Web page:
Windows that are capable of dimming themselves accordingly, depending on the amount of sunlight outside, has been around for some time already, ranging from the manually-adjustable SPD-Smart motorcoach windows to the Smart Energy Glass product which is capable of turning all that sunlight into electricity – but Korea’s Soongsil University and Korea Electronics Technology Institute think that such implementations are nothing short of expensive, and are expensive to maintain in addition to the use of toxic substances when being manufactured.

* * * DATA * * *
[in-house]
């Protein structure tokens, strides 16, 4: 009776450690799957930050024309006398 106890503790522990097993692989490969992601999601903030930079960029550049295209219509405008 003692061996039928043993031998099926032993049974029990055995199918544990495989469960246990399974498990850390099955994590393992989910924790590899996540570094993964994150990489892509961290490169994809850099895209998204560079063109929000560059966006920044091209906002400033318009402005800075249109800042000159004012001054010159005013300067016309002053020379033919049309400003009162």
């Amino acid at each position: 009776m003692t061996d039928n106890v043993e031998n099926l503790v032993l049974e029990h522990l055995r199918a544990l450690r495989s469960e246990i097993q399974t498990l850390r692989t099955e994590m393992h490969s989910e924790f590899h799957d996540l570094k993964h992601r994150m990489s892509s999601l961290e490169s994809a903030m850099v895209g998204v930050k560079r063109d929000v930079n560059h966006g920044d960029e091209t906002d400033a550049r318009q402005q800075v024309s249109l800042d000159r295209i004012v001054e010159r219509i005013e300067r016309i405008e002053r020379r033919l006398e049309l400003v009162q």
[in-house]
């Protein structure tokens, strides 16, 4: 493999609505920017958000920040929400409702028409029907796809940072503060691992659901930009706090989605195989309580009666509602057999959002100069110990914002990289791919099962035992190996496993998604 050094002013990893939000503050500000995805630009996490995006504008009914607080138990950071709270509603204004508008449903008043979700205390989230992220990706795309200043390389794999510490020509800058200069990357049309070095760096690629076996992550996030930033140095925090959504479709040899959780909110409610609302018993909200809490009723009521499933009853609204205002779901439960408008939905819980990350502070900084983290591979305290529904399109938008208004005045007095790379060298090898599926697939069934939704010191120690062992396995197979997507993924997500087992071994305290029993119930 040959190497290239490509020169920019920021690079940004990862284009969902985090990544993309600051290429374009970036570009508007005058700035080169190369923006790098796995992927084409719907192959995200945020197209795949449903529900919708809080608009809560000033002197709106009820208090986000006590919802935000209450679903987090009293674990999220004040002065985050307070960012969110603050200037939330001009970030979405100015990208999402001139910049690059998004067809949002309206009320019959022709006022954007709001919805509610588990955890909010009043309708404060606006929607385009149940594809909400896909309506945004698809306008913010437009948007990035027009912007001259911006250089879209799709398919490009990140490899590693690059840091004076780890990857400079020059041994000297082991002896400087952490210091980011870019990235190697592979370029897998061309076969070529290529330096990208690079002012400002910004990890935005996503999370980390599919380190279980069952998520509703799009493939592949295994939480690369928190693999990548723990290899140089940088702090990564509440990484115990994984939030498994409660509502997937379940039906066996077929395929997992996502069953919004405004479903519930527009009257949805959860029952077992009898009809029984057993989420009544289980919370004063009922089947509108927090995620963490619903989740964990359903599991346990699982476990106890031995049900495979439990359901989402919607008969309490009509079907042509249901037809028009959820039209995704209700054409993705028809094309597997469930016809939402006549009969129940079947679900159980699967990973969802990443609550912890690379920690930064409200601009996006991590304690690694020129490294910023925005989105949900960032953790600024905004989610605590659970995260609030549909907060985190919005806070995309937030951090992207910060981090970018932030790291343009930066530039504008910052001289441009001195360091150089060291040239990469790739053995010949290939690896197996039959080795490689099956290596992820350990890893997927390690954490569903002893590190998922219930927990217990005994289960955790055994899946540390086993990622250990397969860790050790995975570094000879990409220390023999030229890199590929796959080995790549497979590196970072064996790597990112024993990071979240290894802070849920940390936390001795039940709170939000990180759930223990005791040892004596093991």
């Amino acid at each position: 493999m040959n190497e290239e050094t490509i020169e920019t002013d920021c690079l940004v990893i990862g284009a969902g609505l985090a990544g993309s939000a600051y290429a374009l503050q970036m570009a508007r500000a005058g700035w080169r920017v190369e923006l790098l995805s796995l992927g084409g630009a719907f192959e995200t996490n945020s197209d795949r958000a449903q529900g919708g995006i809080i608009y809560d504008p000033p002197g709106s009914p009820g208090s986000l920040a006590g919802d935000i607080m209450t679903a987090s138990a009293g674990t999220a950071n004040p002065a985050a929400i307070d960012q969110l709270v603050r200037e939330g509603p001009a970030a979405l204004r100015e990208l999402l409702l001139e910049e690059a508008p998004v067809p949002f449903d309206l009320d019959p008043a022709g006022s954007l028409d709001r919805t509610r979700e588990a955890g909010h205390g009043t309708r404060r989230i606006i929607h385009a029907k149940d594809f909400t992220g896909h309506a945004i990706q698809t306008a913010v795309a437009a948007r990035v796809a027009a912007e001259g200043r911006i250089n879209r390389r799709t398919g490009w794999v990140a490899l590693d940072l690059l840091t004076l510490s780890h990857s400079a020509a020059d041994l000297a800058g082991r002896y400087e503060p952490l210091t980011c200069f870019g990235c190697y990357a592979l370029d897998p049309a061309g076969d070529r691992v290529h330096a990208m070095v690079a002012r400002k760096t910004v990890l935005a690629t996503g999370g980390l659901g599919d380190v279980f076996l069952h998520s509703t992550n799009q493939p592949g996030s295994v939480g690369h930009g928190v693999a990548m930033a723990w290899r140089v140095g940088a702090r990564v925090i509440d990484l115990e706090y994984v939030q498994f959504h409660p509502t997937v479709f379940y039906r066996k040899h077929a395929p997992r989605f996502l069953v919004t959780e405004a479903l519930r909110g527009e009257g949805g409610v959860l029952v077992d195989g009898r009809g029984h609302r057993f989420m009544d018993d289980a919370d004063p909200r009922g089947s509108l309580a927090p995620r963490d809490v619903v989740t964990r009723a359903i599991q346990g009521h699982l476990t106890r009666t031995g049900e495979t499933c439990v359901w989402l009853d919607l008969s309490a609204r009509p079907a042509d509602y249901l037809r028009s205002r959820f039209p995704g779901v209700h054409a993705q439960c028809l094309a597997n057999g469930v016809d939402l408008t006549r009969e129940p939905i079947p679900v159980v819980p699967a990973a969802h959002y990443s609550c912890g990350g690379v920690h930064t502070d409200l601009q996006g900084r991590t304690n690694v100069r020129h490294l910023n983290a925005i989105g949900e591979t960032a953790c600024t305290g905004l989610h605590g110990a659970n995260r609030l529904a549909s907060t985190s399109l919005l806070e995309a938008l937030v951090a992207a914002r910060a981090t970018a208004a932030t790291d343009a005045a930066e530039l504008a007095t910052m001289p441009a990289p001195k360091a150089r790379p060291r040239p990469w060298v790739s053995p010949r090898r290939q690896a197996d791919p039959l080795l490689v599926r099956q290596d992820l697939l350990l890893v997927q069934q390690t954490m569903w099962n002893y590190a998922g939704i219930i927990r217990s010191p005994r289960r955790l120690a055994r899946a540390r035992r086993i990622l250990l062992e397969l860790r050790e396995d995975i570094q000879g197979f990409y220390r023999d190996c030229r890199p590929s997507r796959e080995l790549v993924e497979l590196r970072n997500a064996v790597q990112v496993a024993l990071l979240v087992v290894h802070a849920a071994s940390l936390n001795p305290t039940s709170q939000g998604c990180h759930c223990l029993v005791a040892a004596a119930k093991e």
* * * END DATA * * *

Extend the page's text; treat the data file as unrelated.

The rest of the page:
According to the team, they have managed to develop their very own system that boasts all the strengths of the mentioned predecessors, sans any of the drawbacks. Scientists Ho Sun Lim, Jeong Ho Cho, Jooyong Kim and Chang Hwan Lee relied on a polyelectrolyte copolymer, where ions that react with counterions (ions that have a charge opposite to that of other given ions so that electrical neutrality is achieved), to have them work with solvents like methanol in order to achieve a dimmable glass which was cheap to produce and less toxic to manufacture.
It is also touted to change its tint rather quickly, taking mere seconds from being opaque to almost completely clear. No idea on whether this will be implemented across a wide scale soon or not, but we will just have to wait and see.
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